The enrollment drop hit this sector hard—In 2020, two out of every three IEPs were forced to cut their program budget, lay off teachers, or combine multiple classroom levels in an effort to save money.

Figures should begin to rebound as US borders reopen, but I anticipate IEPs taking longer to fully recover than the post-secondary sector as scaling back to pre-pandemic levels from hiring and budgeting perspectives may be a challenge.

For more on the challenges facing the IEP sector and how the sector is evolving to meet them, check out my previous ApplyInsights articles.

Breaking Down Individual Field of Study Trends

While the distribution of international students across general field of study groupings largely held over the past two years, we get a much different picture by examining individual fields of study:
Horizontal Bar Chart
As we see from the chart above, the impact felt by the pandemic varied substantially between individual fields of study.

Resilient Fields of Study

Let’s take a look at the fields of study that showed the most stability over the past 9 months.


You wouldn’t suspect we’re in the midst of a global pandemic by looking at international student enrollment rates in education programs, which fell by only 1.9% in the 2020/21 academic year. The surprising resiliency displayed within this field of study is likely due to the urgency shown by educational programs to implement hybrid learning at the onset of the pandemic.

Education programs were some of the first to implement successful and dynamic hybrid delivery methods in the US. This helped over 15,000 students to feel confident in the quality of the education they were receiving.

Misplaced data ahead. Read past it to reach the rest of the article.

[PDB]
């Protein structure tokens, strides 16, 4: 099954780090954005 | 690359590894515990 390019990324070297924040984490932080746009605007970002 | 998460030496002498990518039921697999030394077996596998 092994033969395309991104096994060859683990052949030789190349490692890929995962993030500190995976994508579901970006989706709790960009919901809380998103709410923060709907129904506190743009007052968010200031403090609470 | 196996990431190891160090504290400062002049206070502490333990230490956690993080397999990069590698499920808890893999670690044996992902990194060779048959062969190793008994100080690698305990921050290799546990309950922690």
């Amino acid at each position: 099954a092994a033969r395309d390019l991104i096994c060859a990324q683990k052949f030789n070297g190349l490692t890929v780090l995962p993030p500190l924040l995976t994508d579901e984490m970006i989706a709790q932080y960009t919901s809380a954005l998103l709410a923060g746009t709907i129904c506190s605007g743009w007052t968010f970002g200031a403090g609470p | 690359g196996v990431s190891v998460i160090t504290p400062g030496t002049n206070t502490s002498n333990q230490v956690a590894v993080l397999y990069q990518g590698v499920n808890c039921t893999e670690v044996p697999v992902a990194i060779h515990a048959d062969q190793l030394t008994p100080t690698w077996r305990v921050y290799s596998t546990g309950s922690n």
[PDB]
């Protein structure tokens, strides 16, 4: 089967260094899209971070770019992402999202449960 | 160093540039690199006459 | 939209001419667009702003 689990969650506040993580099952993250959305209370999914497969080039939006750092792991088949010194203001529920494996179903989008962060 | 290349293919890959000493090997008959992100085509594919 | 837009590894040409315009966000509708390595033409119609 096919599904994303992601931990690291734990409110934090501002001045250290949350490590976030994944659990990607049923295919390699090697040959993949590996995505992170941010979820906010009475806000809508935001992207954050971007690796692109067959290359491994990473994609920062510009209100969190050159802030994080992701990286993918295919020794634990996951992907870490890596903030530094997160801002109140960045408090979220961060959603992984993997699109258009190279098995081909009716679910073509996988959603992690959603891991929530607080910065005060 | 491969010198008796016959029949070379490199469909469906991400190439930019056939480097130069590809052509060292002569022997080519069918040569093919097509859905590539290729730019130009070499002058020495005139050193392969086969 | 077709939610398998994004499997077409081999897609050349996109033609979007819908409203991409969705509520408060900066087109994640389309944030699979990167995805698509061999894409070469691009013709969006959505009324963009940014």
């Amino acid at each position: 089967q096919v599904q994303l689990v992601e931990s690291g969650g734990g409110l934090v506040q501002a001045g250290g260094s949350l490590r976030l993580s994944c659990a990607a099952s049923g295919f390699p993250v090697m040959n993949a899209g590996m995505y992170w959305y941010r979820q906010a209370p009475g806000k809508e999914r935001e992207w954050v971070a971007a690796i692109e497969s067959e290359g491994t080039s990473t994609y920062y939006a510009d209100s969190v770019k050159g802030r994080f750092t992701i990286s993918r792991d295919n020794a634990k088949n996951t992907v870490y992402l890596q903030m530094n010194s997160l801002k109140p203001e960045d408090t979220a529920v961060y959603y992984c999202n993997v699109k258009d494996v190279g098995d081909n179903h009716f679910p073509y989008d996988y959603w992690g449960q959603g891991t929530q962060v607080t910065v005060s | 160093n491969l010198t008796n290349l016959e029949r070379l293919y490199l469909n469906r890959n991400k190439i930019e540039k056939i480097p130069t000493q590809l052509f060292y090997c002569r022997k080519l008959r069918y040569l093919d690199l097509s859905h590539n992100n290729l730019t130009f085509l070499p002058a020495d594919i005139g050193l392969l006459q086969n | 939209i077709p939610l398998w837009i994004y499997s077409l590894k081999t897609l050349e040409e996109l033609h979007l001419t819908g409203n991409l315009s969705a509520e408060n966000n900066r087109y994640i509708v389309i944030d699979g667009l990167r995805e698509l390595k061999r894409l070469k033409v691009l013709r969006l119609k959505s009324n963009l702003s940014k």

Education programs were more popular among Canadian students than any other nationality last year, as 5.1% of Canadians pursued a degree within this field of study.

Studying education in the US is a much more feasible option for Canadian students than anyone else. Their proficiency in English, familiarity with US culture, and presence in time zones that make sense for remote learning are all likely driving forces behind Canadian’s affinity for education.

Health Professions

Health professions also resisted a steep decline in enrollment last year, decreasing by 7.1%—less than half the average decline. The boom in demand for professional healthcare workers in the US over the past 19 months is likely driving this trend. COVID-19 has not only increased the need for healthcare professionals on the front lines, but also treatment for other areas of impact, such as mental health.

The following chart shows the country of origin breakdown of students who studied health professions in 2020/21:

Canadian, Chinese, Indian, and South Korean students were the driving force behind these stable enrollment numbers, as more than half of all health profession students came from one of these four countries.